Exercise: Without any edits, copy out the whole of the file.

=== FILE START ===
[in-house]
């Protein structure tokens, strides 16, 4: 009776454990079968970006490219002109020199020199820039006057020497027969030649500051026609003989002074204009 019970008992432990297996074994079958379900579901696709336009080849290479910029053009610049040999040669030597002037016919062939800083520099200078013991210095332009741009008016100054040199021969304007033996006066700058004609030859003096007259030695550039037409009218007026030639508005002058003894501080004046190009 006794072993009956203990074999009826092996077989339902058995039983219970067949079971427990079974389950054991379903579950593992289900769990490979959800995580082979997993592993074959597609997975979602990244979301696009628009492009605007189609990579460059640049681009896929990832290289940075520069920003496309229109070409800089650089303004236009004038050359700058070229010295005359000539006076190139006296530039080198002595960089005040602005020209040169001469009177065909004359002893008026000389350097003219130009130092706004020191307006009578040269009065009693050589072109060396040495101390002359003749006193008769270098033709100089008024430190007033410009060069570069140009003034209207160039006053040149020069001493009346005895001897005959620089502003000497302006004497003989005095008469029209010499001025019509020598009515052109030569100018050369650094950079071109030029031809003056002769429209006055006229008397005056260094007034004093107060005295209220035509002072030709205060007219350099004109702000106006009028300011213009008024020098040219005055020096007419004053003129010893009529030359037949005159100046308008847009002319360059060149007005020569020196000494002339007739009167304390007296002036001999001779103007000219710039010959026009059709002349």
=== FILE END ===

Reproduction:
[in-house]
């Protein structure tokens, strides 16, 4: 009776454990079968970006490219002109020199020199820039006057020497027969030649500051026609003989002074204009 019970008992432990297996074994079958379900579901696709336009080849290479910029053009610049040999040669030597002037016919062939800083520099200078013991210095332009741009008016100054040199021969304007033996006066700058004609030859003096007259030695550039037409009218007026030639508005002058003894501080004046190009 006794072993009956203990074999009826092996077989339902058995039983219970067949079971427990079974389950054991379903579950593992289900769990490979959800995580082979997993592993074959597609997975979602990244979301696009628009492009605007189609990579460059640049681009896929990832290289940075520069920003496309229109070409800089650089303004236009004038050359700058070229010295005359000539006076190139006296530039080198002595960089005040602005020209040169001469009177065909004359002893008026000389350097003219130009130092706004020191307006009578040269009065009693050589072109060396040495101390002359003749006193008769270098033709100089008024430190007033410009060069570069140009003034209207160039006053040149020069001493009346005895001897005959620089502003000497302006004497003989005095008469029209010499001025019509020598009515052109030569100018050369650094950079071109030029031809003056002769429209006055006229008397005056260094007034004093107060005295209220035509002072030709205060007219350099004109702000106006009028300011213009008024020098040219005055020096007419004053003129010893009529030359037949005159100046308008847009002319360059060149007005020569020196000494002339007739009167304390007296002036001999001779103007000219710039010959026009059709002349």